Unlike in Objective-C, at this point the UILabel hasn’t been initialized yet. I needed to add a property to my resultDisplayViewController class to hold the display message.  Then in ViewDidLoad (or if you want, ViewWillAppear) I assigned the message to the UILabel’s text field.  Then it worked fine.  My first Swift program is ready for the App Store! :)

Swift has legs.  It’s has many advantages over Objective-C.  It will take a bit of time to get used to, but not too much and the investment in Swift will pay off.  I look forward to my next iOS application that I will start and will write it in Swift.

Displaying AX 2012 Customer Financial Dimensions

A frequent customer requirement is to display AX 2012 Financial Dimensions for different entities in row and also column format.  Reasons are typically due to some form of reporting or integration into third party systems.

One specific area that has become complex in AX 2012 is the new Financial dimension data model.  The new data model does not lend itself to easily extract all dimensions per an entity (customer, vendor, etc.) in a clean format without some more advanced sql.  Out of the box, these values are stored per name per row, this post will demonstrate how to show the Customer dimensions in a column format per customer account number.  With some minor modifications, the sql can be modified to accommodate other entities as well.

The SQL PIVOT command comes in very handy for this type of data manipulation.

The customer we are using is ‘US-013′ from the AX 2012 Demo Data Contoso company and has been updated as follows:

AX 2012 Contoso Customer

If we want to show a Customer and it’s financial dimension – a simple query will show us each dimension with it’s value on a separate row.

Regular AX Financial Dimension Result

AX 2012 financial Dimensions per row

with results looking something like this:

However if we have requirements where the financial dimensions are to be show in column format we need to rewrite the query as show below
select AccountNum, BusinessUnit,CostCenter,Department,ItemGroup from
 select CUSTTABLE.AccountNum, Name,CUSTTABLE.DefaultDimension, CUSTTABLE.dataareaid, DimensionAttributeValueSetItem.DisplayValue from CUSTTABLE
 join DimensionAttributeValueSet on DimensionAttributeValueSet.RecId = CUSTTABLE.DefaultDimension
 join DimensionAttributeValueSetItem on DimensionAttributeValueSetItem.DIMENSIONATTRIBUTEVALUESET = DimensionAttributeValueSet.RecID
 join DimensionAttributeValue on DimensionAttributeValue.RECID = DimensionAttributeValueSetItem.DIMENSIONATTRIBUTEVALUE
 join DimensionAttribute on DIMENSIONATTRIBUTE.RecId = DimensionAttributeValue.DIMENSIONATTRIBUTE
 FOR Name
 IN (BusinessUnit,CostCenter,Department,ItemGroup)
AS PivotTable

with results looking like this:

Financial Dimensions Row

That’s it for today’s post. Happy AX report writing!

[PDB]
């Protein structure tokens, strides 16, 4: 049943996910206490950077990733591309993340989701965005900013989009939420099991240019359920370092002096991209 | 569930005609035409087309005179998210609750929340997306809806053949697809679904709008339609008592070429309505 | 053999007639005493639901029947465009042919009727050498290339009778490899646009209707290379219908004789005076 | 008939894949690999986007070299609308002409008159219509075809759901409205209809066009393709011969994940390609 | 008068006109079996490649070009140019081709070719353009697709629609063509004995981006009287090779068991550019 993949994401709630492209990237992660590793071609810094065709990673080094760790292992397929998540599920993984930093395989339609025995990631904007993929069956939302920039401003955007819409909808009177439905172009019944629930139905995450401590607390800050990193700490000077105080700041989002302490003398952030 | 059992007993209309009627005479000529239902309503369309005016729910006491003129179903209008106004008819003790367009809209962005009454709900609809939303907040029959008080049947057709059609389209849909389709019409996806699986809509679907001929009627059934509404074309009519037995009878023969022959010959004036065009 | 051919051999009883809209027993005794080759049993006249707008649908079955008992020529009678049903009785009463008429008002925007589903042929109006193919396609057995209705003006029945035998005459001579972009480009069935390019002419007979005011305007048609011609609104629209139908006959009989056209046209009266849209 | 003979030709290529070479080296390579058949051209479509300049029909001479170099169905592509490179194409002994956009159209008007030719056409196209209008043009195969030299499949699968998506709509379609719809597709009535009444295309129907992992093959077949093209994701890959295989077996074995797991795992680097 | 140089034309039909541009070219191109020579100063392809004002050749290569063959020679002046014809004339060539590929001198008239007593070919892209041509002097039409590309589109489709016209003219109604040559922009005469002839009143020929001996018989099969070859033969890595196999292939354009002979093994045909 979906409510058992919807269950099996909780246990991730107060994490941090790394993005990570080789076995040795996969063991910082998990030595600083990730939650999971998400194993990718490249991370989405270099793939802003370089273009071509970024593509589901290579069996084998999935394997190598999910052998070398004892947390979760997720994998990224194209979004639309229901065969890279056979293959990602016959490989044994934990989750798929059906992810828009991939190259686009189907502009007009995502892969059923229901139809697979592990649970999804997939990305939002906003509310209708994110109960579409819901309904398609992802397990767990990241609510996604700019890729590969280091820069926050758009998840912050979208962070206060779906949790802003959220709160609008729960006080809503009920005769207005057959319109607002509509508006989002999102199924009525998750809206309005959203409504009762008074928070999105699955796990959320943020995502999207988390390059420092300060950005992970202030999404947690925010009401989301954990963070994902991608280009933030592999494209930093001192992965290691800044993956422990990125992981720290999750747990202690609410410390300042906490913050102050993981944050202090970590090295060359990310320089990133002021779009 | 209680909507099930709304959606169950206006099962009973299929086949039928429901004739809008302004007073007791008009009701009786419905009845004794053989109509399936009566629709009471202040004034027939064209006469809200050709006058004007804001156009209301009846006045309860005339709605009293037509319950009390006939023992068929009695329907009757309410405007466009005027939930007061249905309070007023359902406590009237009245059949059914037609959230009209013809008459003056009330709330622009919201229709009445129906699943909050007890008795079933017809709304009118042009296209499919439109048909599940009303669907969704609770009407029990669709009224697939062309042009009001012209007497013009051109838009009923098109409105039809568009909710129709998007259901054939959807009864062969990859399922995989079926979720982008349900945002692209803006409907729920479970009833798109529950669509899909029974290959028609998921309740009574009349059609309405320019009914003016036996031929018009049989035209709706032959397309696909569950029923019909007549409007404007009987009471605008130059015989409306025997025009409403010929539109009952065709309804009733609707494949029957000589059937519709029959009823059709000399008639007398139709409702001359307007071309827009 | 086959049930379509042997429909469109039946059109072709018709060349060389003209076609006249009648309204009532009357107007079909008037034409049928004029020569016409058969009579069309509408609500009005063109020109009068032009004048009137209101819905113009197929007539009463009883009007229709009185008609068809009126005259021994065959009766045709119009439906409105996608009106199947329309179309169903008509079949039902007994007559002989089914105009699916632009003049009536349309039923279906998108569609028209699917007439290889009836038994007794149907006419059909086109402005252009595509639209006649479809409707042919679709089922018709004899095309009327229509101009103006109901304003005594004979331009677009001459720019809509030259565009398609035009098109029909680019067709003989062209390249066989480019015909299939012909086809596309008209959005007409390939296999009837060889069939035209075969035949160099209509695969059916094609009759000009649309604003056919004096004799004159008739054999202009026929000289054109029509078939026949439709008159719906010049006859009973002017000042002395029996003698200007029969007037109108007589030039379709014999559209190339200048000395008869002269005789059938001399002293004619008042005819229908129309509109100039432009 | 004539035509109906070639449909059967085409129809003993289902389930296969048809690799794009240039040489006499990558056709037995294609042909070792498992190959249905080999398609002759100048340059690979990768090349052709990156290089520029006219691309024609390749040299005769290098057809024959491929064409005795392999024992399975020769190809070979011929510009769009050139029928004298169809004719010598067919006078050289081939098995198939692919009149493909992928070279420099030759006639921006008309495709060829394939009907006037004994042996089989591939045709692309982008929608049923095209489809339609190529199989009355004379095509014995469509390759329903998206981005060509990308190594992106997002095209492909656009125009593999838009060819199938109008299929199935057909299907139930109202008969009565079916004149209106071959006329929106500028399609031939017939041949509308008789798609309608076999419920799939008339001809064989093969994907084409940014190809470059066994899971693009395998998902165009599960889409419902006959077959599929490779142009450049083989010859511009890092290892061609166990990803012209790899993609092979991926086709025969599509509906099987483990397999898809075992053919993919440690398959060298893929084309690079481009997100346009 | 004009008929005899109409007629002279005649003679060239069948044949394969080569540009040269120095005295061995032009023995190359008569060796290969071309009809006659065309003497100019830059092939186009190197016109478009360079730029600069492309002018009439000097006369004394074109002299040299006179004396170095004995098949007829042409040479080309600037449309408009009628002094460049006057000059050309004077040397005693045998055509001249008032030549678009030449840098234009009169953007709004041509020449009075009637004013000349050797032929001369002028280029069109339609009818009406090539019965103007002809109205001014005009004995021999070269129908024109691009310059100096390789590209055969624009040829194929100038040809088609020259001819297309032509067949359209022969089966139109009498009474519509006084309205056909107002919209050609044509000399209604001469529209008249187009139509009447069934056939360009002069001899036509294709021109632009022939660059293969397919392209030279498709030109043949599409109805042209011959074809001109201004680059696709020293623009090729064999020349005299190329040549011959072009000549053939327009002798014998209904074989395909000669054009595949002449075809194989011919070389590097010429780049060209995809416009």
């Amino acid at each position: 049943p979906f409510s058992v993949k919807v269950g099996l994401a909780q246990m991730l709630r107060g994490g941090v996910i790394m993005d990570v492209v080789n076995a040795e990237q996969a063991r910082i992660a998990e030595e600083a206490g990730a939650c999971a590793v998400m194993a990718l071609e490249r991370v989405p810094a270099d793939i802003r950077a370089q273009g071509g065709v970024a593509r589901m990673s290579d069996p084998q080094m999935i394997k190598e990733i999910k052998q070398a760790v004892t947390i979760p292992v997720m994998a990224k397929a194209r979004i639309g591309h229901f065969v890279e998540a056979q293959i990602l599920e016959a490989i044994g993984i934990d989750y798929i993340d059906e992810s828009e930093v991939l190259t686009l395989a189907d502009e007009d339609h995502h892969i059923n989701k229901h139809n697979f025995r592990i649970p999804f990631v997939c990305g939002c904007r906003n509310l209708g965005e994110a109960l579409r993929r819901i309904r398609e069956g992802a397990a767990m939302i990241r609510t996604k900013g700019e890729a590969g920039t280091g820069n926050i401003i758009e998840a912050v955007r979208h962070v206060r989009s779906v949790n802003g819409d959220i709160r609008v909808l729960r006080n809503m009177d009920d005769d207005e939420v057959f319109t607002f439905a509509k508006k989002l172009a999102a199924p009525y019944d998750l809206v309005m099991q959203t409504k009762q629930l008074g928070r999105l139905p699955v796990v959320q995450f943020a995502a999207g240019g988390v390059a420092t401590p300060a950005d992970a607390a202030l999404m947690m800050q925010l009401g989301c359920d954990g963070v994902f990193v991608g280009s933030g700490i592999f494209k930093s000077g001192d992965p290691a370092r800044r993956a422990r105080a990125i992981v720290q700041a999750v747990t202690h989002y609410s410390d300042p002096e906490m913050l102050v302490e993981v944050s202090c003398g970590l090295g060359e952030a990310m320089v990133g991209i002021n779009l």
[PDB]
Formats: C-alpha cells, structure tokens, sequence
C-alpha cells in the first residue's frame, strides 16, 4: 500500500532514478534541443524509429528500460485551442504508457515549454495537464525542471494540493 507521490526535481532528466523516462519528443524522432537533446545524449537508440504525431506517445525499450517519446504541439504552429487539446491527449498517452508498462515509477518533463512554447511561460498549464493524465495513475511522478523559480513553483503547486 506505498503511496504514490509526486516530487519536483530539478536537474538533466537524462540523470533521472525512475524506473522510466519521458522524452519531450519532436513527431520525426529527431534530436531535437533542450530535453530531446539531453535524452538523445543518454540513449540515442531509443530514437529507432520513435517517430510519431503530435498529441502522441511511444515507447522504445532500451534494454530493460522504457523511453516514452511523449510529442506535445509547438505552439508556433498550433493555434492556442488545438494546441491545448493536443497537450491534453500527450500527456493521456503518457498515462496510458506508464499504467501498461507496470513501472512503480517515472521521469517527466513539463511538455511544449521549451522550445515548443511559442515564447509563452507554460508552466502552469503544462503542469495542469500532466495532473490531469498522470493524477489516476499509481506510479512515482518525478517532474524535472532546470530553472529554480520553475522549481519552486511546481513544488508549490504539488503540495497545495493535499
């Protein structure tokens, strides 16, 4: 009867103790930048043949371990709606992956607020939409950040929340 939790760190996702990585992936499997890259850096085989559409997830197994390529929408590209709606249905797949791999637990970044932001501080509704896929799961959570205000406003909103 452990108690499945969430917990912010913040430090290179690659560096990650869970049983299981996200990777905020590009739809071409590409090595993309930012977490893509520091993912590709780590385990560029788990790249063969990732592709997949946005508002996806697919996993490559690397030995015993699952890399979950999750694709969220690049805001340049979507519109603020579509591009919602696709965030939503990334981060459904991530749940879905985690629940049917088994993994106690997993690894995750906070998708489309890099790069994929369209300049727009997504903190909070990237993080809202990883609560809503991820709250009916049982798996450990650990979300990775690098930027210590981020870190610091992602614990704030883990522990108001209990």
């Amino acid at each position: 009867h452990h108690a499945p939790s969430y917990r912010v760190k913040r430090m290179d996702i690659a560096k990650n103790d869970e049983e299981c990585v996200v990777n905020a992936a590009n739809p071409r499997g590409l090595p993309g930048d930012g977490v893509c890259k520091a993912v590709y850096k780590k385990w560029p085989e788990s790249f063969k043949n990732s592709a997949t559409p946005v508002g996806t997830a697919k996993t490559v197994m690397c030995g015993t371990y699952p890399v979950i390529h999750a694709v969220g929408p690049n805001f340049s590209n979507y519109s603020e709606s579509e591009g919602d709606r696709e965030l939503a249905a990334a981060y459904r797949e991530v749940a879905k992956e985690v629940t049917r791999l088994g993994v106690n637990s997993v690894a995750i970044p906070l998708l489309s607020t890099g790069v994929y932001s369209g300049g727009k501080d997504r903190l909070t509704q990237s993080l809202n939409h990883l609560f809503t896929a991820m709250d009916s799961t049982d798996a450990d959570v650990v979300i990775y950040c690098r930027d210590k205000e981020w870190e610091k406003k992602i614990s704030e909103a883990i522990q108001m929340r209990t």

Transitioning Your App to iOS 7

With the introduction of iOS 7, Apple made some controversial design decisions which affect not only the end-user, but the developer as well. This may have unwelcome consequences for the look and layout of your app. Today I’ll provide a few tips and tricks for maintaining some of the iOS 6 conventions while building for iOS 7.


1.) Prevent iOS 7 Status Bar from overlaying the window content

In iOS 6, the status bar was confined to a discrete, 20-pixel-high section of the screen that floats directly above the app’s main window. In iOS 7, the status bar now overlays that window. This can throw off the UI layout of the entire app.

Apple provides an official fix for those using Autolayout: simply add a “vertical space” constraint equal to 0 to the top-most view, and do this for each view in the storyboard.

If you’re not using Autolayout, however, things are a bit trickier. Apple does provide another “official” solution of sorts. Using a feature called “iOS 6/7 Deltas”, you can specify a positional offset to be used in iOS 7, which can be utilized to push content down and clear up space for the status bar.

To do this, navigate to the Interface Builder. You’ll first want to open your view’s File Inspector (the left-most icon in the Utilities pane). Under the “Interface Builder Document” section, you’ll want to make sure that you’re viewing as iOS 6.1 and earlier.


Next, switch to the Size Inspector. Directly under the Autosizing pane, there will be a section to adjust your deltas. Set the Y delta to -20. In many cases, you’ll also want to adjust the height delta to -20 to account for this offset.


You can now switch back to the File Inspector and choose to view as iOS 7.0 and later. You should be able to see the change in positioning previewed on your storyboard.


2.) Change table view cell selected background gradient

In iOS 6, table view cells had a blue gradient background when selected. In iOS 7, this has been replaced with a solid white background. Some designers may have intended for the blue gradient to be integrated as part of the app’s overall color scheme, so preserving this look may be desirable. While Apple doesn’t provide a way to revert to the iOS 6 visual style, this is relatively simple to re-implement manually.